The first two weeks of October, I was on the road A LOT, offering my heart and receiving so much heart in return.
When Hurricane Irma hit the Keys, I struggled from afar for half a dozen reasons, part of which involved immense empathy and understanding for my Keys island family, having lived through a CAT 4 storm myself.
As the days ticked by, I found myself becoming increasingly more anxious to step foot in my old stomping grounds. I was antsy out of excitement, nerves, and fear.
Without consciously planning it this way, the timing of my trip proved to be quite serendipitous. I boarded a red eye on September 30, the two-year anniversary of the day a tropical storm was brewing in the Caribbean that might hit the remote Bahamian island I was living on. I landed on October 1, two years to the day I woke up to a CAT 4 historic hurricane on top of me.
But the second I walked out of Miami International Airport and into the arms of my Bahamian island parents who drove from Naples just to see me, my anxiety melted away. My island parents hug like no other–strong, sturdy, genuine. Their embrace needs no words to tell how they feel about you, about life, because their assuring physical touch says it all.
They drove me down to Florida City after a quick jaunt at Cracker Barrel (a restaurant I haven’t seen or visited in years–Amurrica!). I then waited excitedly in a Starbucks to reunite with my friend Kris who left the Keys nearly five years ago. I was SO excited that, in sending a flurry of texts and phone calls sharing my whereabouts and ETA to Keys folk, my palpable joy started putting smiles on faces of the coffee shop’s caffeine-infused customers.
I expected to hold back tears as we entered Key Largo, creeping south toward Marathon in the Middle Keys. Memorable and iconic local hot spots were strewn about; towering piles of debris lined the roads. But mostly, I had a smile on my face, because I knew I was about to see my island family.
In the short week that I spent in the Keys, I had limited time to help: ripping off moldy, sodden baseboards, tearing down dry wall, and digging through sand. My friends are exhausted; cleaning up the aftermath of a hurricane is a daunting task. Many of my friends are now homeless and/or jobless.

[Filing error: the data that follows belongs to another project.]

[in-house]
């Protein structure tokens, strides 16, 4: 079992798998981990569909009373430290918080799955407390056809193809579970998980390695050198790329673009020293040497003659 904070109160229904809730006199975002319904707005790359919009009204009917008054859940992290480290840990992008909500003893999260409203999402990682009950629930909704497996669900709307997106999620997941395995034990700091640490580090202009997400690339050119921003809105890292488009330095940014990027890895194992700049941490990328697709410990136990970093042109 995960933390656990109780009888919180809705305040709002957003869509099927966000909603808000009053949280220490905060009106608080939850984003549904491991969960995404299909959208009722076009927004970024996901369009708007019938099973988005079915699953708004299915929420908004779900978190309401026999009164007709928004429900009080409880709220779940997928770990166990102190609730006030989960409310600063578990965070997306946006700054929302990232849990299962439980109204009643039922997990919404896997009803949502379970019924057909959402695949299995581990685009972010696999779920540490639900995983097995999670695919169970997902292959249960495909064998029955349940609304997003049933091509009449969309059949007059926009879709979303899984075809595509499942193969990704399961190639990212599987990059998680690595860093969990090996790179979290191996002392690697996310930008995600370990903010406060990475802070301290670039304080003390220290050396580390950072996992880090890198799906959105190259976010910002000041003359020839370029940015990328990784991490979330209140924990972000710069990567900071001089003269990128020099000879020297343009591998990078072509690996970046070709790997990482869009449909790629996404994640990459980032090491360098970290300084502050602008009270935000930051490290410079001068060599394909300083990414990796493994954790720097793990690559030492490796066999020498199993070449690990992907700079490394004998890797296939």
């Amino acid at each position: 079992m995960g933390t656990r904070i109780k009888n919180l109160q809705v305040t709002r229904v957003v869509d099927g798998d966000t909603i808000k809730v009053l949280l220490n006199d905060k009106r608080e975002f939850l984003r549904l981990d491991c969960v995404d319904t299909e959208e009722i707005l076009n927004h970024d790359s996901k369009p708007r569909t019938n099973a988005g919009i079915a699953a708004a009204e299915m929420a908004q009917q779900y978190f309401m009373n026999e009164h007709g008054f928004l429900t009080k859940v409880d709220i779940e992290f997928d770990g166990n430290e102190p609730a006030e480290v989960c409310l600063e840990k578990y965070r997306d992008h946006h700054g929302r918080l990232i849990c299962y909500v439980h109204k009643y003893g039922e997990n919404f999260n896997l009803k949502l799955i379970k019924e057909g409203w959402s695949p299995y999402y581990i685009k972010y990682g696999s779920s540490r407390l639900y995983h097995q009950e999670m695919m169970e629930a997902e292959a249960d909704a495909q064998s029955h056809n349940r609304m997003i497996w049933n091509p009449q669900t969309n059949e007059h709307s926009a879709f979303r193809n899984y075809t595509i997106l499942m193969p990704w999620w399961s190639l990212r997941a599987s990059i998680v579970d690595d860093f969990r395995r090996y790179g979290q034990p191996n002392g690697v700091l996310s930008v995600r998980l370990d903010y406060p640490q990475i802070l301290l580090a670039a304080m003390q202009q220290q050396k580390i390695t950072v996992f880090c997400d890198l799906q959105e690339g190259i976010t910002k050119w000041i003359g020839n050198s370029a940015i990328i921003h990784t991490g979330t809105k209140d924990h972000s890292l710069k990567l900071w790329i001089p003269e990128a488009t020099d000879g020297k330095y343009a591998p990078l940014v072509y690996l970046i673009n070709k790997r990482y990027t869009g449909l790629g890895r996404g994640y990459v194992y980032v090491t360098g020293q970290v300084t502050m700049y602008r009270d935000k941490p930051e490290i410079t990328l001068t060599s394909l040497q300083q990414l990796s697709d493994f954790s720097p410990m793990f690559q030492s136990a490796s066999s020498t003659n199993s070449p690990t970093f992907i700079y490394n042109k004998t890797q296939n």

But they still have so much love to give.
I spent the evenings attempting to organize gatherings–relief from the hurricane relief. I knew one week wasn’t much time for me to make a dent in the clean-up and construction, but aside from putting my set-building skills to use, I also have my joy, love, and comedy to offer.
Before my trip to the Keys, I was struggling to process it all. I called one of my closest friends who knows the long version of what I’ve been dealing with the past couple years. He asked me to recall the first time I laughed after Hurricane Joaquin.
I really, really had to think about that. Due to my isolated situation following the storm, it was two weeks before I could get out into the community. I had no one to talk to about the fear I’d experienced or the apocalyptic aftermath that kept me awake and inappetent. Two isolated weeks following a traumatic experience is like two years.
But I thought hard, and then I started laughing. I remembered someone lending me some gasoline so I could drive the truck down south and make peanut butter and jelly sandwiches to distribute to the now homeless, alongside the hot dogs my friends cooked. (Read more about the incredible perspective I gained from this trip south here.)
Bahamians like their meat, and they don’t eat PBJs. (It’s largely an American thing.) I made somewhere between 50 to 100 PBJs… but I had to practically beg the locals to take the sandwiches from me once we ran out of hot dogs. I remember laughing at my efforts to help and seeing how people can still be opinionated in the hardest of times. It reminded me that no matter what life throws at us, we’re still human.
Even if I am covered in sweat and dirt and my muscles are sore, I am still me. Even if my heart is broken and I can’t imagine tomorrow, I am still me. I will always have the gift of crazy, uninhibited, Energizer-Bunny energy, and I tried my hardest to share that with my island family then and now.
Another aspect of my healing process that was missing post-Joaquin was human contact. Studies show that supportive physical touch–a simple hug–actually results in incredible physiological changes within the body, including decreasing stress.
I hugged often and I hugged hard when I was in the Keys, because I’m a hugger, and I know how much I’ve missed and needed that in my life. My Keys friends are huggers, too, and they have a way of making me feel more loved than I’ve ever felt before.
Mother Nature can turn lives upside down in an instant, but she cannot destroy our human nature, that indelible mortal connection. Laughter and physical touch bring joy and hope that have a healing power all their own.
The Keys will recover just like Long Island, Bahamas recovered, and it happens with love, joy, and a little bit of laughter.
To anyone experiencing hardship: hug & laugh, more & often.